Ever since the announcement that there wouldn’t be NPCs in Fallout 76, we’ve been wondering how quests will work.
Luckily, we got chance to sit down with Bethesda SVP of global marketing, Pete Hines, and asked him to clarify how it works. Do you get quests from the radio? Do you pull them from the corpse of a molerat? Do you get them from ghosts?
“There’s a variety of different ways,” Hines tells us. “There aren’t NPCs in terms of being human characters, but there’s other stuff out in the world - there’s robots and other things you can talk to that will give you quests. A lot of what you do is… you definitely get a sense of the world that was there before the bombs, and that not everybody died.
“It wasn’t like there was nobody here between the bombs and me walking out of the vault - other people have been here, so what have they been doing, how have they been surviving, and what was going on?”
You will be piecing this together mostly through notes, holotapes, and other interactive elements in the world.
“So you will be finding remnants about the things that they were up to,” Hines explains. “You’ll be trying to figure out what those things are and what’s going on. You get a lot of that stuff by exploring. There is a main quest that pulls you through the game and sends you to a bunch of different places to figure out what the Overseer was up to. But you’ll get some quests by just exploring - here’s some holotapes and some guy’s story, here’s what he was doing. He disappeared, where did he go? See if you can figure it out. It’s a lot of that, as opposed to talking to an NPC and getting story that way.”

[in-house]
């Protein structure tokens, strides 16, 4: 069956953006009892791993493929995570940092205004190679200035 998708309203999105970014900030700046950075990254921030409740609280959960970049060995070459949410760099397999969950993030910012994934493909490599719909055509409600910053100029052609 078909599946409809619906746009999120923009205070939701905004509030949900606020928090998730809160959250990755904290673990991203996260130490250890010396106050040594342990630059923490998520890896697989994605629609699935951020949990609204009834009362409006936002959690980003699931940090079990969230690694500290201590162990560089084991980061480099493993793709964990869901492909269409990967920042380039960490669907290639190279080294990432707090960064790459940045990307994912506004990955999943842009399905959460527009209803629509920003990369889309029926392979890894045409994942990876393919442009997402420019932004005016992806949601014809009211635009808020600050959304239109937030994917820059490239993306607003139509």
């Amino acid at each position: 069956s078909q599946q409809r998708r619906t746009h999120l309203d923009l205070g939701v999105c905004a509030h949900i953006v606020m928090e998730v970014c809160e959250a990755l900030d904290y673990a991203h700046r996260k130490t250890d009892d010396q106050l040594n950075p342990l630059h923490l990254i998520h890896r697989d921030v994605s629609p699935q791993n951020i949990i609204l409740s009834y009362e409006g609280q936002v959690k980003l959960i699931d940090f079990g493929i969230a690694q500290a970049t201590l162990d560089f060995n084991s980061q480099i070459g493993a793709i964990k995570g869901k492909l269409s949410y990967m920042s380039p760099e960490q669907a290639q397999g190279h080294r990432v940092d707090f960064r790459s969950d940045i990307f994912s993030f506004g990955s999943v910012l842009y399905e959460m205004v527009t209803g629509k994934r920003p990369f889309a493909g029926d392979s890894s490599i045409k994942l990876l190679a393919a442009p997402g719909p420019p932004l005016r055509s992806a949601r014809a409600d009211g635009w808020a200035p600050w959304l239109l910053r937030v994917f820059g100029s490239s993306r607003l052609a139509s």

Essentially, Bethesda wants to tell its stories in a way it has been doing for a long time: via environmental storytelling. You are an archeologist exploring a dead world, and you can piece the puzzle together by paying attention. In Fallout games, every skeleton has a story.
“There’s a variety of ways to do it without talking to an AI,” Hines says. “I don’t want to spoil it because I don’t think Todd [Howard] has talked about it yet, but we do some environmental storytelling with people who used to be alive, in ways that are amazing, cool, and interesting.”
It sounds like it could be cool - it just depends if Bethesda can make those stories consistently engaging. We had some worries that all the quests would be from a quest board, so at least it's not that, though there is something similar.
“There are some different places where we do that with computer terminals,” Hines admits. “But it’s a mix of stuff.”